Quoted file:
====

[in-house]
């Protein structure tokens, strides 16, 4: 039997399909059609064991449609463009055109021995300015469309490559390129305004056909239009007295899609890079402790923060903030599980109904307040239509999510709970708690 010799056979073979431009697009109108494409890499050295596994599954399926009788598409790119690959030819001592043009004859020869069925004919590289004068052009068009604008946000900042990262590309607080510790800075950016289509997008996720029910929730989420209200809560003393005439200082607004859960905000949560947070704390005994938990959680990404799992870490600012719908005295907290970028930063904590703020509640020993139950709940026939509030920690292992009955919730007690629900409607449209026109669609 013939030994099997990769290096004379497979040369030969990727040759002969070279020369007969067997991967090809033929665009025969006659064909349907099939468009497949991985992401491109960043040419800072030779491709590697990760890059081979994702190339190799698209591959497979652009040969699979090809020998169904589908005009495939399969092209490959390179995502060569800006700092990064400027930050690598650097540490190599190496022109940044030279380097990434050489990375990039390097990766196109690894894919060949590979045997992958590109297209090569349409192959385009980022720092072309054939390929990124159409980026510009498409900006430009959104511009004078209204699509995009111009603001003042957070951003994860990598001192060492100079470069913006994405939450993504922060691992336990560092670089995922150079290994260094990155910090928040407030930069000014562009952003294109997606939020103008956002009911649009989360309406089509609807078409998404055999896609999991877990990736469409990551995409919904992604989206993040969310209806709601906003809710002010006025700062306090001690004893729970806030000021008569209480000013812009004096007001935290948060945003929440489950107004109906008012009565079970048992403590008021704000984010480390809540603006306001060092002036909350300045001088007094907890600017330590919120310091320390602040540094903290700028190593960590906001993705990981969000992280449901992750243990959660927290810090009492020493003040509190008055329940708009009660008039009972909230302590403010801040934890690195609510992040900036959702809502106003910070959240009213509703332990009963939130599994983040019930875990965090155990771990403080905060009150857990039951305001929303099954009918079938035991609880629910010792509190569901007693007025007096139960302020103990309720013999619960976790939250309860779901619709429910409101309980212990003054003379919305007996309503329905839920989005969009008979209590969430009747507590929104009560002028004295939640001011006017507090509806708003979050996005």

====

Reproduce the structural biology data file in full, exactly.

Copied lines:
[in-house]
């Protein structure tokens, strides 16, 4: 039997399909059609064991449609463009055109021995300015469309490559390129305004056909239009007295899609890079402790923060903030599980109904307040239509999510709970708690 010799056979073979431009697009109108494409890499050295596994599954399926009788598409790119690959030819001592043009004859020869069925004919590289004068052009068009604008946000900042990262590309607080510790800075950016289509997008996720029910929730989420209200809560003393005439200082607004859960905000949560947070704390005994938990959680990404799992870490600012719908005295907290970028930063904590703020509640020993139950709940026939509030920690292992009955919730007690629900409607449209026109669609 013939030994099997990769290096004379497979040369030969990727040759002969070279020369007969067997991967090809033929665009025969006659064909349907099939468009497949991985992401491109960043040419800072030779491709590697990760890059081979994702190339190799698209591959497979652009040969699979090809020998169904589908005009495939399969092209490959390179995502060569800006700092990064400027930050690598650097540490190599190496022109940044030279380097990434050489990375990039390097990766196109690894894919060949590979045997992958590109297209090569349409192959385009980022720092072309054939390929990124159409980026510009498409900006430009959104511009004078209204699509995009111009603001003042957070951003994860990598001192060492100079470069913006994405939450993504922060691992336990560092670089995922150079290994260094990155910090928040407030930069000014562009952003294109997606939020103008956002009911649009989360309406089509609807078409998404055999896609999991877990990736469409990551995409919904992604989206993040969310209806709601906003809710002010006025700062306090001690004893729970806030000021008569209480000013812009004096007001935290948060945003929440489950107004109906008012009565079970048992403590008021704000984010480390809540603006306001060092002036909350300045001088007094907890600017330590919120310091320390602040540094903290700028190593960590906001993705990981969000992280449901992750243990959660927290810090009492020493003040509190008055329940708009009660008039009972909230302590403010801040934890690195609510992040900036959702809502106003910070959240009213509703332990009963939130599994983040019930875990965090155990771990403080905060009150857990039951305001929303099954009918079938035991609880629910010792509190569901007693007025007096139960302020103990309720013999619960976790939250309860779901619709429910409101309980212990003054003379919305007996309503329905839920989005969009008979209590969430009747507590929104009560002028004295939640001011006017507090509806708003979050996005």